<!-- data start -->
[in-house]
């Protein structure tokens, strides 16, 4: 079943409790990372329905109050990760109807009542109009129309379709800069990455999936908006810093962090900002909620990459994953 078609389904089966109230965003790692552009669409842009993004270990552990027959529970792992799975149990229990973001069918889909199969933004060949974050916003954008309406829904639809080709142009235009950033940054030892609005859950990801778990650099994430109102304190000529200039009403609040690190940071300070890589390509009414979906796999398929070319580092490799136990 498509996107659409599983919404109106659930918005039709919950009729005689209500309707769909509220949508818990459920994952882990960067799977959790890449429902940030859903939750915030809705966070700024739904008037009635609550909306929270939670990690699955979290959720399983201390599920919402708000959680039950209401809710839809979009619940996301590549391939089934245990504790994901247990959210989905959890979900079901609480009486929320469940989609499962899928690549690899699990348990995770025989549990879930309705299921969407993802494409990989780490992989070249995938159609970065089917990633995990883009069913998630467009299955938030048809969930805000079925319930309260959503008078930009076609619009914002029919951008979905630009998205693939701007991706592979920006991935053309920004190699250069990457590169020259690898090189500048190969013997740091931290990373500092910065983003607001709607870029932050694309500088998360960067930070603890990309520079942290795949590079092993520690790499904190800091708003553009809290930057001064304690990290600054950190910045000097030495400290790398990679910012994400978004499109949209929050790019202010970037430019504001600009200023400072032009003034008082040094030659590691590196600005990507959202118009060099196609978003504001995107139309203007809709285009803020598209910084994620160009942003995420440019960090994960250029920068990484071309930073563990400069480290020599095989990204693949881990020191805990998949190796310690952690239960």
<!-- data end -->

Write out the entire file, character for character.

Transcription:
[in-house]
């Protein structure tokens, strides 16, 4: 079943409790990372329905109050990760109807009542109009129309379709800069990455999936908006810093962090900002909620990459994953 078609389904089966109230965003790692552009669409842009993004270990552990027959529970792992799975149990229990973001069918889909199969933004060949974050916003954008309406829904639809080709142009235009950033940054030892609005859950990801778990650099994430109102304190000529200039009403609040690190940071300070890589390509009414979906796999398929070319580092490799136990 498509996107659409599983919404109106659930918005039709919950009729005689209500309707769909509220949508818990459920994952882990960067799977959790890449429902940030859903939750915030809705966070700024739904008037009635609550909306929270939670990690699955979290959720399983201390599920919402708000959680039950209401809710839809979009619940996301590549391939089934245990504790994901247990959210989905959890979900079901609480009486929320469940989609499962899928690549690899699990348990995770025989549990879930309705299921969407993802494409990989780490992989070249995938159609970065089917990633995990883009069913998630467009299955938030048809969930805000079925319930309260959503008078930009076609619009914002029919951008979905630009998205693939701007991706592979920006991935053309920004190699250069990457590169020259690898090189500048190969013997740091931290990373500092910065983003607001709607870029932050694309500088998360960067930070603890990309520079942290795949590079092993520690790499904190800091708003553009809290930057001064304690990290600054950190910045000097030495400290790398990679910012994400978004499109949209929050790019202010970037430019504001600009200023400072032009003034008082040094030659590691590196600005990507959202118009060099196609978003504001995107139309203007809709285009803020598209910084994620160009942003995420440019960090994960250029920068990484071309930073563990400069480290020599095989990204693949881990020191805990998949190796310690952690239960």